In previous Windows versions, let’s say, for instance, you were working on your system and suddenly experienced a fatal system failure. One of the ways to recover faster and restore your files, applications, and system sub-folders and filesystem back to a normal state is by restoring the system to its previous state using a restore point. Just as it applies to other versions of Windows, the same also applies to Windows 11 in that if something unexpected occurs on Windows 11 as a result of an installation or setting change, use a restore point to roll back the device to an earlier time to undo the changes and resolve the issue. This can be done via the desktop or advanced startup settings.
In this post, we will look at how to create a system restore point in Windows 11 and then restore it to a previous state. A restore point creates an exact replica of the system files on the computer at the time it is created. This means you can restore your system to its original state if any errors occur while running system utilities or installing drivers, for example. When your system is stable and operational, it’s a good idea to create a restore point. Make one before making significant computer changes or installing unknown or new unknown software; if something goes wrong, you can restore your operating system to the restore point.
You may also be interested in learning about Windows 11 Features, Hardware and Software Requirements: Upgrading to Windows 11 from Windows 10, Error code 0x204: Fixing Windows 11 Remote Desktop Connectivity issues, A Workaround for “SeriousSAM or HiveNightmare” registry vulnerability for Windows 10 and 11 and A Workaround for “SeriousSAM or HiveNightmare” registry vulnerability for Windows 10 and 11
Something to remember: A System Restore allows you to undo changes to the system that may have caused issues. When device changes are detected, System Restore creates a restore point (snapshot) of the system's current working condition as a restore point. If a critical problem arises after installing a Windows update, driver, or application, or after incorrectly modifying computer settings with any other tool, you can use any of the available restore points to revert your system to an earlier point in time to resolve the issue without losing your data.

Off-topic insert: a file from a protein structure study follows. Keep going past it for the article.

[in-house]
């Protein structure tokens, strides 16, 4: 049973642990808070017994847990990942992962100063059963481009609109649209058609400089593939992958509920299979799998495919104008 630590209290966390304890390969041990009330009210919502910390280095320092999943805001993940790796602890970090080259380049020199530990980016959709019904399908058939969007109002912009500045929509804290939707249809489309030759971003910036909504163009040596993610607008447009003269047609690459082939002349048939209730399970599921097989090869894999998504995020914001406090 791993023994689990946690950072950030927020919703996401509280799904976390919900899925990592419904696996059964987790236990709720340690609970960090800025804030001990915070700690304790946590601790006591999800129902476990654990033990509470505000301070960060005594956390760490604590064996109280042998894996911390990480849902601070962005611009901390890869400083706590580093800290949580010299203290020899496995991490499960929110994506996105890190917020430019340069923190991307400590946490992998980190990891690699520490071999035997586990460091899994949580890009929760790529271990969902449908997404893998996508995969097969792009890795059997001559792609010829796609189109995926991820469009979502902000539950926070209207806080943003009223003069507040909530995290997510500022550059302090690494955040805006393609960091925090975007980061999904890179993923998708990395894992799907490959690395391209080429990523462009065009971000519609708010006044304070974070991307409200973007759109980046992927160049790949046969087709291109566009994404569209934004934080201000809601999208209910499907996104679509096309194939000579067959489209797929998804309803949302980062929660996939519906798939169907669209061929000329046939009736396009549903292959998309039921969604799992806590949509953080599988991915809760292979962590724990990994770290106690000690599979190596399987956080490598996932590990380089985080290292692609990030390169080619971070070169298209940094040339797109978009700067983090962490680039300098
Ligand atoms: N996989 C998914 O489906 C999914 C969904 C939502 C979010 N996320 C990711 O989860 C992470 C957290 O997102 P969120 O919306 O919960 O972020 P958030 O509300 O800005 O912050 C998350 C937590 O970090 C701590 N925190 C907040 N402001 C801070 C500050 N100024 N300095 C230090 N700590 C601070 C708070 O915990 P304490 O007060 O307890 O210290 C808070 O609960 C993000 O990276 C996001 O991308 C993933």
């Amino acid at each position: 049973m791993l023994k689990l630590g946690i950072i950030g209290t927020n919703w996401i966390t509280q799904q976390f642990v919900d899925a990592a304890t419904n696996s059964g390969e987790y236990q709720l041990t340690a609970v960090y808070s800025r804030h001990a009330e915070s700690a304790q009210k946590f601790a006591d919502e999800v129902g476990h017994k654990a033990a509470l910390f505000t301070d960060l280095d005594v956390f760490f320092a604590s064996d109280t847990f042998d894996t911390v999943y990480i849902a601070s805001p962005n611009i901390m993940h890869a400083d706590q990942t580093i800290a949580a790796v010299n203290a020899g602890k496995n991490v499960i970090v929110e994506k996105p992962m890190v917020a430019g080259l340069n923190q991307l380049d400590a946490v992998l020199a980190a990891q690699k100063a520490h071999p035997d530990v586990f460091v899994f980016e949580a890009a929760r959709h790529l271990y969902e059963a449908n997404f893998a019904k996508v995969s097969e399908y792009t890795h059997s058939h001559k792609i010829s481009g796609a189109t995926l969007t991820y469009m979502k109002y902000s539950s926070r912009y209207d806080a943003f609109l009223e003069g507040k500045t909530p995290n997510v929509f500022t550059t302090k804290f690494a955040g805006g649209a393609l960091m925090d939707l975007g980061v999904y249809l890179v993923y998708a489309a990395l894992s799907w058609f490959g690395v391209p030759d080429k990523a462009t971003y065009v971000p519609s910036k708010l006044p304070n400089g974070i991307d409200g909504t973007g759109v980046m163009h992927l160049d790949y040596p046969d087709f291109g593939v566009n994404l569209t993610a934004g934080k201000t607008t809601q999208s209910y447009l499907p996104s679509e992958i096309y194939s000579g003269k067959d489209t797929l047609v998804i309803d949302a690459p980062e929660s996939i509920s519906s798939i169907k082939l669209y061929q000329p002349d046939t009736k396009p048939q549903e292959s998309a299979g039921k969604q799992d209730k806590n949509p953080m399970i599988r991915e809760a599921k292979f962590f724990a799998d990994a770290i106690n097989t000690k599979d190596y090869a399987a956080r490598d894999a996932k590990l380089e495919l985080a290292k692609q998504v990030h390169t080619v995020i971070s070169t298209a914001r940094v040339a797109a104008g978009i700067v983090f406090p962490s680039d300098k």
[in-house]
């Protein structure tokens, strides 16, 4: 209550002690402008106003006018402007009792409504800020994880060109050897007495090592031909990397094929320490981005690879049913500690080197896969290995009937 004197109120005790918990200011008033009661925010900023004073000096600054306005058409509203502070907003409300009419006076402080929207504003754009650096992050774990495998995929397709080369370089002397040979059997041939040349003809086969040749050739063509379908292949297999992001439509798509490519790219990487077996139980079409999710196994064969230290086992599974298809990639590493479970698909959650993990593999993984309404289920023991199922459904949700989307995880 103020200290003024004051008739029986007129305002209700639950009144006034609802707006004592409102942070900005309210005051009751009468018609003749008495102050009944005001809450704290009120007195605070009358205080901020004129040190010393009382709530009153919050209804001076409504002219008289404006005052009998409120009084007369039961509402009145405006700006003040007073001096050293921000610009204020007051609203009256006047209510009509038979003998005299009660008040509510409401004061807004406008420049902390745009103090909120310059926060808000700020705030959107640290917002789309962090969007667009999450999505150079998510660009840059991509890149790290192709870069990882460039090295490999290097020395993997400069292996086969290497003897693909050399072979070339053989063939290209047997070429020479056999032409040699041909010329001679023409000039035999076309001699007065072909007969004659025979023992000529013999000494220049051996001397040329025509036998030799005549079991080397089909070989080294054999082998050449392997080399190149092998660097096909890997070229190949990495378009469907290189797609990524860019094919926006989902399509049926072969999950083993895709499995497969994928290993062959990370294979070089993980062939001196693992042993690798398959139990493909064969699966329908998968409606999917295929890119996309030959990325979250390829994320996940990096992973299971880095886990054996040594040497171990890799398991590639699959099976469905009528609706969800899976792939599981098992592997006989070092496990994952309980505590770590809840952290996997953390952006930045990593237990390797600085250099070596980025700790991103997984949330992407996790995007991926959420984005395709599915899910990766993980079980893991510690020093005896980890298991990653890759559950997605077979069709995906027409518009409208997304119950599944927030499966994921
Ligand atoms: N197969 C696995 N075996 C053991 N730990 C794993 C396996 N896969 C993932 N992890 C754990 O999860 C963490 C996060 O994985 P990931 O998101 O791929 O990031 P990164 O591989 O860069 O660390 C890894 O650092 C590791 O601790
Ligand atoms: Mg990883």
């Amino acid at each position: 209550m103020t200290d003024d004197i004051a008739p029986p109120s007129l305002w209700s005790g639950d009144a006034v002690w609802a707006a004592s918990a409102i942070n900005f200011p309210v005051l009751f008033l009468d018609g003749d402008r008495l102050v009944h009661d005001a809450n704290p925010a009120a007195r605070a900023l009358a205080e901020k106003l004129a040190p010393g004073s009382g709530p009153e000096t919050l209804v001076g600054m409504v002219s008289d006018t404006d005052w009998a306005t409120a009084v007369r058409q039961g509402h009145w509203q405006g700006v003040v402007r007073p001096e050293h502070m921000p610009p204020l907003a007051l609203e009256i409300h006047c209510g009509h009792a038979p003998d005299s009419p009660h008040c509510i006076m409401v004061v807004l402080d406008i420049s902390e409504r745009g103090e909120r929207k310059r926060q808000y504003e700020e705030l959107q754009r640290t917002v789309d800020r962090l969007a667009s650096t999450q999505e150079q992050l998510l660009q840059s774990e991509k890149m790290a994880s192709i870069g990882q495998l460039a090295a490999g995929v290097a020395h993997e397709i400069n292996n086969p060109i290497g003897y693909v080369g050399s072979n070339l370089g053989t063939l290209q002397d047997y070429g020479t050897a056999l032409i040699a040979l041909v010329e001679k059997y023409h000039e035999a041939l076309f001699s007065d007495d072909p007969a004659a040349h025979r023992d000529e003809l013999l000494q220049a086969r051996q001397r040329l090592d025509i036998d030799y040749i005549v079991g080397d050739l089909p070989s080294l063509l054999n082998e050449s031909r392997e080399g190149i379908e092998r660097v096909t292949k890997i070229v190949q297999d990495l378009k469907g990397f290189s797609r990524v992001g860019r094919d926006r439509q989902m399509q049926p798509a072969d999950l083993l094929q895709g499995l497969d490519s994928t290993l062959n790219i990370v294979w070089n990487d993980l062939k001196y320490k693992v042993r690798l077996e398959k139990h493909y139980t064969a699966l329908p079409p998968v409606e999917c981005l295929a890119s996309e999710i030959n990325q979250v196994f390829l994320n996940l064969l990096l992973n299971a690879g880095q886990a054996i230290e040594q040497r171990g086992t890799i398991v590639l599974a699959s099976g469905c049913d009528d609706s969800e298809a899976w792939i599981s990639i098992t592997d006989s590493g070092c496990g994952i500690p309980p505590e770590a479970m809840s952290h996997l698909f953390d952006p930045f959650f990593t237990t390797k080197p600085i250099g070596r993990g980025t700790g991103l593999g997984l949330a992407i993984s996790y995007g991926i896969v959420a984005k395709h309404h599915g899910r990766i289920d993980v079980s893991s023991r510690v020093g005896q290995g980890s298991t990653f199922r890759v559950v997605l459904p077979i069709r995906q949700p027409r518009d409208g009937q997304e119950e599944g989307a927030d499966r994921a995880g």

How to Create A System Restore Point in Windows 11
If you know that the changes you need to make will cause data loss or instability in your computer, you should create a restore point before proceeding. Windows 11 enables you to restore your system to its original state. We can do this using the following two steps discussed below:
Create System Restore Point Using System Properties
To create a restore point in Windows 11 using the system properties, press the
Windows key + R to open the
Run app utility tool. Then, to launch, type
sysdm.cpl and press Enter. Alternatively, open it by typing
sysdm.cpl into the Windows search bar.
The above step will launch the System Properties settings and then navigate to the System Protection tab. Here you will see your Local Disk (C:) (System) drive Protection Off, click the Configure button.
To save your changes, turn on the system protection radio button and then click OK. This will activate System Protection on your local system disk drive.
After you’ve enabled System Protection, click the Create button to make a restore point.
Enter the name you wish for the restore point and then select Create.
Creating a Restore Point in progress
Windows system restore points for the PC have been successfully created, and you can restore them if the system becomes unstable.
Create a System Restore Point using PowerShell
The system restore option is available in Windows 11, but it is disabled by default. Users with administrative privileges can also use PowerShell to create restore points.
Choose the Windows search button, type PowerShell, and then choose Run as administrator.
Now enter the below command
Checkpoint-Computer -Description "RestorePoint1" -RestorePointType "MODIFY_SETTINGS"
When you press the Enter key, the
Checkpoint-Computer cmdlet creates a new restore point. Let’s take a look at what the command line arguments do:
Description - specifies a name for your restore point. RestorePointType - Specifies the type of restore point.
You can change the Restore Point description to whatever you want to name the restore point.
Please bear in mind that Checkpoint-Computer cannot create more than one restore point per day in Windows 11. If you attempt to create a new restore point before the 24-hour period has expired, Windows PowerShell displays the following error:
"A new system restore point cannot be created because one has already been created within the past 24 hours. Please try again later."
I hope you found this blog post helpful. If you have any questions, please let me know in the comment session.